By: Eric Michael Papp, Esq.
The judgment debtor strikes back – California Code of Civil Procedure section 425.16.
You have your judgment and you are levying accounts and seizing property. So far, so good. Then you get a call from your creditor client, they just got served with a lawsuit and a motion for a preliminary injunction by the debtor.
Are collection efforts by a creditor "protected activities" and subject to a CCP § 425.16 Special Motion to Strike if the debtor pulls a fast one and sues the creditor for any number of different theories (with the real goal of stopping or stalling collection efforts)? Is the debtor’s complaint a Strategic Lawsuit Against Public Participation (a "SLAPP" suit)?
Procedural Traps For the Special Motion to Strike
Except as otherwise provided in CCP § 425.16, the procedures on motions to strike generally should presumably apply to Special Motions to Strike. (Weil & Brown, Cal. Prac. Guide: Civ. Pro. Before Trial, 7:950 (The Rutter Group 2008). The special procedural aspects of CCP § 425.16 to be wary of are: the motion must be filed within sixty (60) days of service of the complaint and the hearing date for the motion must be set within thirty (30) days of service of the motion. (CCP § 425.16 (f)).
Protected Activities of the Creditor
The California Supreme Court in the case of Rusheen v. Cohen (2006) 37 Cal.4th 1048 addressed this issue. In Rusheen, the California Supreme Court opened its opinion as follows:
Are actions taken to collect a judgment, such as obtaining a writ of execution and levying on a judgment debtor's property, protected by the litigation privilege of Civil Code section 47, subdivision (b), as communication[s] in the course of a judicial proceeding? In Brown v. Kennard (2001) 94 Cal.App.4th 40, 113 Cal.Rptr.2d 891 (Brown ), the Court of Appeal held that the privilege protects both the process of applying for the writ of execution and the levy on the judgment debtor's property, as an act of carrying out the writ. (Rusheen, 37 Cal.4th at 1052).
The Court went on to eliminate any conflict between the appellate courts on the subject by holding:
We conclude that where the cause of action is based on a communicative act, the litigation privilege extends to those noncommunicative actions which are necessarily related to that communicative act. (Rusheen, 37 Cal.4th at 1052).
In Rusheen, the plaintiff filed an abuse of process claim against the opposing attorney (Cohen) based on the communicative act of filing allegedly false declarations of service to obtain a default judgment, the post judgment enforcement efforts, including the application for writ of execution and act of levying on property. The Supreme Court found these acts were protected by the litigation privilege (CC § 47) and reversed the appellate court’s contrary ruling.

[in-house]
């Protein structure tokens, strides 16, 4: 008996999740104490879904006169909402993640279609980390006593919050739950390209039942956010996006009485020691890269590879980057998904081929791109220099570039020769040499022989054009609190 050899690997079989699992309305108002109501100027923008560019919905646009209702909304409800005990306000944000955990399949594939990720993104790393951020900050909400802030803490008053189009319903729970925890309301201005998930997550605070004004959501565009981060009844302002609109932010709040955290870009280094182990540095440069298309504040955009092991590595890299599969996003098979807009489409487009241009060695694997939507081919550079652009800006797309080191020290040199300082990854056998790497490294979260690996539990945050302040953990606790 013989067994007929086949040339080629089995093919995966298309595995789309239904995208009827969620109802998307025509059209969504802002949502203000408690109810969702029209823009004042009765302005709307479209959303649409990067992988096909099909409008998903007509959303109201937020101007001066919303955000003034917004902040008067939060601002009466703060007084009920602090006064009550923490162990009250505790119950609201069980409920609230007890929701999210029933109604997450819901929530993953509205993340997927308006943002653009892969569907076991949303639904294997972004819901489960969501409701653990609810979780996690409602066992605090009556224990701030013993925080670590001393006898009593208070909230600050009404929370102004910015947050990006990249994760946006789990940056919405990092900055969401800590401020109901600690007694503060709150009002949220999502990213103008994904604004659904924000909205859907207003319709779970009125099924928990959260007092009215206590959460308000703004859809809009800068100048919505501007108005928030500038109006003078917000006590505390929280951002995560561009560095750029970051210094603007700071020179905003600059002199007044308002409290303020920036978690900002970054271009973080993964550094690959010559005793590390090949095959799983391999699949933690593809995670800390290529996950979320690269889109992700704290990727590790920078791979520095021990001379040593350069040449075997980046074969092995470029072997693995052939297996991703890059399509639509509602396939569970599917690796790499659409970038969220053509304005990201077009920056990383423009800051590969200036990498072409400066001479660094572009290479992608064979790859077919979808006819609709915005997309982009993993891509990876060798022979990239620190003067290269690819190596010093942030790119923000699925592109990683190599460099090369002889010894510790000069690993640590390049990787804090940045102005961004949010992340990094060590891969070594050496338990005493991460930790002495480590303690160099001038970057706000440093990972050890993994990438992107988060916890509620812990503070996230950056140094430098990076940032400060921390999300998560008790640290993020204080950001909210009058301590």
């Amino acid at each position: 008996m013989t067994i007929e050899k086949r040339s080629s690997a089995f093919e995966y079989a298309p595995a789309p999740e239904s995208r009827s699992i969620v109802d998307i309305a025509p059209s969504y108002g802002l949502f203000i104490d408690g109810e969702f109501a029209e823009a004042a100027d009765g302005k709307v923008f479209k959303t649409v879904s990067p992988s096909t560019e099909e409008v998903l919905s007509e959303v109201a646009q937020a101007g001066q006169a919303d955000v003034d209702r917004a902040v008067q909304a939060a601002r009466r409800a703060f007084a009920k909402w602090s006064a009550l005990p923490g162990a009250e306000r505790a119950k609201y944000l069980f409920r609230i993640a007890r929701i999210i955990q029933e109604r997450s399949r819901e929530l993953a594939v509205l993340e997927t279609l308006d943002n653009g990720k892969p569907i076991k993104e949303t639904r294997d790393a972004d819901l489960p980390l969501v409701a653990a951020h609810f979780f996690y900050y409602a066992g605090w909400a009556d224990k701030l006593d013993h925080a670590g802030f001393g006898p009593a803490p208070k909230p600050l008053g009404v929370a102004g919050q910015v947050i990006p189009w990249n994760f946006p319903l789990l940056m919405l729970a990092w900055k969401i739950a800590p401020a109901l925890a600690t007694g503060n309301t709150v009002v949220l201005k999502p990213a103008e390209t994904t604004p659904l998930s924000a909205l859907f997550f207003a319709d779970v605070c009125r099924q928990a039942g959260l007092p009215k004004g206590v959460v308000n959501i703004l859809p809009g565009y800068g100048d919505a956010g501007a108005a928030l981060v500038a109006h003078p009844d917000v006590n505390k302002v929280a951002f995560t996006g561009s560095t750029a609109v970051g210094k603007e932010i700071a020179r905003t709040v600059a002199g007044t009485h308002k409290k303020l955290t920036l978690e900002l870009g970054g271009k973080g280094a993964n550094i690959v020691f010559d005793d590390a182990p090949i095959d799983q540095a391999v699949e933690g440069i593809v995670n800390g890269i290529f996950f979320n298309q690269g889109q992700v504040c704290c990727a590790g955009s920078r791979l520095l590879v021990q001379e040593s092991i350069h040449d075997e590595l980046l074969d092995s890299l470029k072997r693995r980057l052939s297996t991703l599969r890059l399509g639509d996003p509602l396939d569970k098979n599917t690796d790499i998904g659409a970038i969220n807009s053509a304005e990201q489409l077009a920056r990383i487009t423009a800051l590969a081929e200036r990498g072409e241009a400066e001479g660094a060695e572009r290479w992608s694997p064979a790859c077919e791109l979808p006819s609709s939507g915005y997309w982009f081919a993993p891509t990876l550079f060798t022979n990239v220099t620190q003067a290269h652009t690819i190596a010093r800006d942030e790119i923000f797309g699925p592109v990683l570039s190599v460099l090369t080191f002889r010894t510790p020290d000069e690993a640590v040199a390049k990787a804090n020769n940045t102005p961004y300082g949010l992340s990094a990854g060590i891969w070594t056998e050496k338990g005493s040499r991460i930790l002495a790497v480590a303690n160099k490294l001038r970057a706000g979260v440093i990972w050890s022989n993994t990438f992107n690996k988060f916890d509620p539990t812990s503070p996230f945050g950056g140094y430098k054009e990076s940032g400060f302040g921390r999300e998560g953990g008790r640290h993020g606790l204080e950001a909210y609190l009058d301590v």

The Anti-SLAPP Motion
In evaluating an anti-SLAPP motion, the trial court first determines whether the defendant has made a threshold showing that the challenged cause of action "arises from" protected activity. (Equilon Enterprises v. Consumer Cause, Inc. (2002) 29 Cal.4th 53, 67).
In our scenario, the plaintiff’s complaint and motion for preliminary injunction are nothing more than an attempt to sue the judgment creditor to stop, hinder or delay the collection activities. However, this is protected activity on the part of the creditor. (Rusheen, 37 Cal.4th at 1052).
In this regard, the anti-SLAPP statute applies to causes of action "arising from any act...in furtherance of (a) person’s right of petition or free speech under the United States or California Constitution in connection with a public issue. (CCP § 425.16(b)(1)). The cause of action may appear in either a complaint, petition or cross-complaint. (CCP § 425.16(h); see Kajima Eng. & Const., Inc. v. City of Los Angeles (2002) 95 Cal. App. 4th 921, 929). The theory or type of plaintiff’s action (i.e. contract or tort) is not dispositive: "Nothing in the statute...excludes any particular type of action from its operation." (Navellier v. Sletten (2002) 29 Cal. 4th 82, 92). "Conduct alleged to constitute breach of contract may also come within constitutionally protected speech or petitioning." (Navellier, 29 Cal. 4th at 92; Midland Pac. Bldg. Corp. v. King (2007) 157 Cal. App. 4th 264, 273-274).